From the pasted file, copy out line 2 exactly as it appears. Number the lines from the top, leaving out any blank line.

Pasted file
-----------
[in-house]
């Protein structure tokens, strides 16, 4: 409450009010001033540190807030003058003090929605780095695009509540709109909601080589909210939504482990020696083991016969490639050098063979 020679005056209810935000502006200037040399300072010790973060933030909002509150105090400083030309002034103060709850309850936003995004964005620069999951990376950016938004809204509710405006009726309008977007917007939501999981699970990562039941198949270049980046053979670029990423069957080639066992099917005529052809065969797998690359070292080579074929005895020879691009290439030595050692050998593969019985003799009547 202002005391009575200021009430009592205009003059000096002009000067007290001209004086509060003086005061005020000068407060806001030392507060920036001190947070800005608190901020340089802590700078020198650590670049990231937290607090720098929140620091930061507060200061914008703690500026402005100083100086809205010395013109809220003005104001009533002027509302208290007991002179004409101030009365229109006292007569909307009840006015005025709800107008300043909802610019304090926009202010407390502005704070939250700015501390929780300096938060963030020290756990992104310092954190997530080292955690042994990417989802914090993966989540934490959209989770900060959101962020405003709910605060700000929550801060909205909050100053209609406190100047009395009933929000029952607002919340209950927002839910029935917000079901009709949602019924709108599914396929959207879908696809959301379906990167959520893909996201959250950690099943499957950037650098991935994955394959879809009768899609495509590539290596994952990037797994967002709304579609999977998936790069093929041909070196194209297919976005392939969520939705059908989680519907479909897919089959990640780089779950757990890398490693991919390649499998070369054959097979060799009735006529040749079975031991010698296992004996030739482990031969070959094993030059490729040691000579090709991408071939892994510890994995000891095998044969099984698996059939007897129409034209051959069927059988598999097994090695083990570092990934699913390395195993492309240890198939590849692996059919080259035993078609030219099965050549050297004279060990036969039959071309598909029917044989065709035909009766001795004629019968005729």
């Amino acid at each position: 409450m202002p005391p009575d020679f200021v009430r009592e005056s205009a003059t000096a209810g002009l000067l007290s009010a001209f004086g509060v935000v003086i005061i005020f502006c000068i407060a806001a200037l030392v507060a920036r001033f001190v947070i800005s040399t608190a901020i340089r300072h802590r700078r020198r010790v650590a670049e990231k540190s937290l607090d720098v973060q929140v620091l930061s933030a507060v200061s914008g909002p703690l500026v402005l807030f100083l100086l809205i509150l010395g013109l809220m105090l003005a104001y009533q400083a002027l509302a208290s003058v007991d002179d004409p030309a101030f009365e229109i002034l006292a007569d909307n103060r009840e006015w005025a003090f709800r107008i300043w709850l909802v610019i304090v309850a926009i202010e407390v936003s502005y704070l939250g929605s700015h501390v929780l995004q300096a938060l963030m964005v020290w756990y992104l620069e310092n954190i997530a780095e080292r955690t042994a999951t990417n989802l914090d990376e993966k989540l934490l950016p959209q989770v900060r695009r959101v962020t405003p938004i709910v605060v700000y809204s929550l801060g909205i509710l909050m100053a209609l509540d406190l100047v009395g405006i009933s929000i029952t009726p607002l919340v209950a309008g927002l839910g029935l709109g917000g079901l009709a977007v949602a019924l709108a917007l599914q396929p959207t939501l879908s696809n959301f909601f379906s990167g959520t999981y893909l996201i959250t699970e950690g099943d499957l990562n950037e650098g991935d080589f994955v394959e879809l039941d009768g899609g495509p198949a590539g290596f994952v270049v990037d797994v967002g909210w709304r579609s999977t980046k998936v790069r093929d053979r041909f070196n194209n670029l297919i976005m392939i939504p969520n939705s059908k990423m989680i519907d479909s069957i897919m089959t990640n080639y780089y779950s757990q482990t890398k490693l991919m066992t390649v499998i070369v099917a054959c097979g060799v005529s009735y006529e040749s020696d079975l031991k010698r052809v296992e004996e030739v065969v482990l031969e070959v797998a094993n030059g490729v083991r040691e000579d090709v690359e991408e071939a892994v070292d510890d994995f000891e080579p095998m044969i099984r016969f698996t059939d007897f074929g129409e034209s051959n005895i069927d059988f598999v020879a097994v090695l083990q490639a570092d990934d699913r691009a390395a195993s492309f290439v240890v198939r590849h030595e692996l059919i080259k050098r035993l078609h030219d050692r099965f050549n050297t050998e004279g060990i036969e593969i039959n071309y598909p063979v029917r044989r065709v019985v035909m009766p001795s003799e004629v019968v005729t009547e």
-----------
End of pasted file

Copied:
């Protein structure tokens, strides 16, 4: 409450009010001033540190807030003058003090929605780095695009509540709109909601080589909210939504482990020696083991016969490639050098063979 020679005056209810935000502006200037040399300072010790973060933030909002509150105090400083030309002034103060709850309850936003995004964005620069999951990376950016938004809204509710405006009726309008977007917007939501999981699970990562039941198949270049980046053979670029990423069957080639066992099917005529052809065969797998690359070292080579074929005895020879691009290439030595050692050998593969019985003799009547 202002005391009575200021009430009592205009003059000096002009000067007290001209004086509060003086005061005020000068407060806001030392507060920036001190947070800005608190901020340089802590700078020198650590670049990231937290607090720098929140620091930061507060200061914008703690500026402005100083100086809205010395013109809220003005104001009533002027509302208290007991002179004409101030009365229109006292007569909307009840006015005025709800107008300043909802610019304090926009202010407390502005704070939250700015501390929780300096938060963030020290756990992104310092954190997530080292955690042994990417989802914090993966989540934490959209989770900060959101962020405003709910605060700000929550801060909205909050100053209609406190100047009395009933929000029952607002919340209950927002839910029935917000079901009709949602019924709108599914396929959207879908696809959301379906990167959520893909996201959250950690099943499957950037650098991935994955394959879809009768899609495509590539290596994952990037797994967002709304579609999977998936790069093929041909070196194209297919976005392939969520939705059908989680519907479909897919089959990640780089779950757990890398490693991919390649499998070369054959097979060799009735006529040749079975031991010698296992004996030739482990031969070959094993030059490729040691000579090709991408071939892994510890994995000891095998044969099984698996059939007897129409034209051959069927059988598999097994090695083990570092990934699913390395195993492309240890198939590849692996059919080259035993078609030219099965050549050297004279060990036969039959071309598909029917044989065709035909009766001795004629019968005729």